Carlos Curbelo, a Republican congressman from Florida, has stated,

“Mr. Trump has a close friendship with Bill and Hillary Clinton. They were at his last wedding, he has contributed to the Clintons’ foundation, (and) he has contributed to Mrs. Clinton’s Senate campaigns. All of this is very suspicious.”

Along with the fact that Trump has said he will run as an independent if he doesn’t get the nomination, everything points to: plant.  Even his hair.  Or especially.

Please, spread this theory.  Make all your friends suspicious of DT, not just the sane ones.

Play, Parenting, and the Fragility of Young Adults — The “Helicopter Society”

college-stressAn article  in Psychology Today by Peter Gray, a leading researcher in educational psychology, spends a lot of time lamenting the fragile state of college kids, which I am happy to say does not seem to be happening among my students (crosses fingers that this is not as much of a problem in the sciences, sorry humanities). But I believe it may be a general trend, and I think anyone concerned about the amount of play kids get and the policing of American parents will be interested in the final takeaways:

In previous posts … I have described the dramatic decline, over the past few decades, in children’s opportunities to play, explore, and pursue their own interests away from adults. Among the consequences, I have argued, are well-documented increases in anxiety and depression, and decreases in the sense of control of their own lives. We have raised a generation of young people who have not been given the opportunity to learn how to solve their own problems. They have not been given the opportunity to get into trouble and find their own way out, to experience failure and realize they can survive it, to be called bad names by others and learn how to respond without adult intervention. So now, here’s what we have: Young people,18 years and older, going to college still unable or unwilling to take responsibility for themselves, still feeling that if a problem arises they need an adult to solve it…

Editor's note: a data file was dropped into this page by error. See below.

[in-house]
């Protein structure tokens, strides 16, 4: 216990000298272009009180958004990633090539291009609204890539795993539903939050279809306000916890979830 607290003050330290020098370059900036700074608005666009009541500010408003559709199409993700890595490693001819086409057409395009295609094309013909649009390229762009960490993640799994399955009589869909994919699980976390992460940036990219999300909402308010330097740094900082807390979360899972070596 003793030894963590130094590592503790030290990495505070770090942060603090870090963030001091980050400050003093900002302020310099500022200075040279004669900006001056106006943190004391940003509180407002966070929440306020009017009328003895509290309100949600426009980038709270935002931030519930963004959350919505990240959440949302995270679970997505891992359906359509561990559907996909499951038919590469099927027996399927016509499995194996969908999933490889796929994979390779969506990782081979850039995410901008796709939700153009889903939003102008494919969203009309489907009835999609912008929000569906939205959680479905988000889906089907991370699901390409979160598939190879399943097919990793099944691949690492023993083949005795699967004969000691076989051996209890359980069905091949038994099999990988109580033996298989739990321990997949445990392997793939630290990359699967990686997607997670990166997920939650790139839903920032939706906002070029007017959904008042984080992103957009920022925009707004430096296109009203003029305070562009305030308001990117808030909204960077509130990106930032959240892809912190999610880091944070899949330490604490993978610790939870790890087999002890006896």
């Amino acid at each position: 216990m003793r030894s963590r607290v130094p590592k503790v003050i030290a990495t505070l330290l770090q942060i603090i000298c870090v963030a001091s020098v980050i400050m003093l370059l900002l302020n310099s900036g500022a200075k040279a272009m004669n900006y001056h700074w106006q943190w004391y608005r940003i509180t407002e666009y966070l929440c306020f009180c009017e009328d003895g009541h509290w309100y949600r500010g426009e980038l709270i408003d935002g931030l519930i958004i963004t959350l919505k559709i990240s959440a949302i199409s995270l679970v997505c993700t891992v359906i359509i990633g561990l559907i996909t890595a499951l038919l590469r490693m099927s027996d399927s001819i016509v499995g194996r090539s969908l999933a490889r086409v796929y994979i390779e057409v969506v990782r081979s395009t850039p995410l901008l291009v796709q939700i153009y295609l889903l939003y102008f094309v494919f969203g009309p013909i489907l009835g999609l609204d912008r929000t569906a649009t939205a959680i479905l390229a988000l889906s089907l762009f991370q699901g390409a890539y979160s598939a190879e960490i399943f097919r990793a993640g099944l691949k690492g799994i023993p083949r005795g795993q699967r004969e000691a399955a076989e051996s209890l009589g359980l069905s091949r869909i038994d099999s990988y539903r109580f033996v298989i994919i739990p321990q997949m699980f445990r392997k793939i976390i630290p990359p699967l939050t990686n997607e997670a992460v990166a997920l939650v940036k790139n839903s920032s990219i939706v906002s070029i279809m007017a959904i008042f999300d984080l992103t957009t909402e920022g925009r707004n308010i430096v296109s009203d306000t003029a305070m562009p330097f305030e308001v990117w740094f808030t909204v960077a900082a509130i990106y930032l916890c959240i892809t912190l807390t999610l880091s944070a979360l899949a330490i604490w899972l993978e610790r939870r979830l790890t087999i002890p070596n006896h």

In my next post I’ll examine the research evidence suggesting that so-called “helicopter parenting” really is at the core of the problem. But I don’t blame parents, or certainly not just parents. Parents are in some ways victims of larger forces in society—victims of the continuous exhortations from “experts” about the dangers of letting kids be, victims of the increased power of the school system and the schooling mentality that says kids develop best when carefully guided and supervised by adults, and victims of increased legal and social sanctions for allowing kids into public spaces without adult accompaniment. We have become, unfortunately, a “helicopter society.”

The only other thing I’ll add is that letting kids not only play, but also experience hard work (sometimes we have to do things that are not fun but are necessary, like the dishes) will help them get through those (not rare) times in life that require hard work.

NYT Op-Ed: Buying Sex Should Not Be Legal

Another way of stating that is “buying women should not be legal”. The latter statement seems more clear, or at least I assume it is, given Amnesty International’s potential call to end laws against sex work for all involved, for the sake of “human rights”.  Because nothing says human rights of women like legalizing the roles of pimps and johns, whatever they do to “their” women.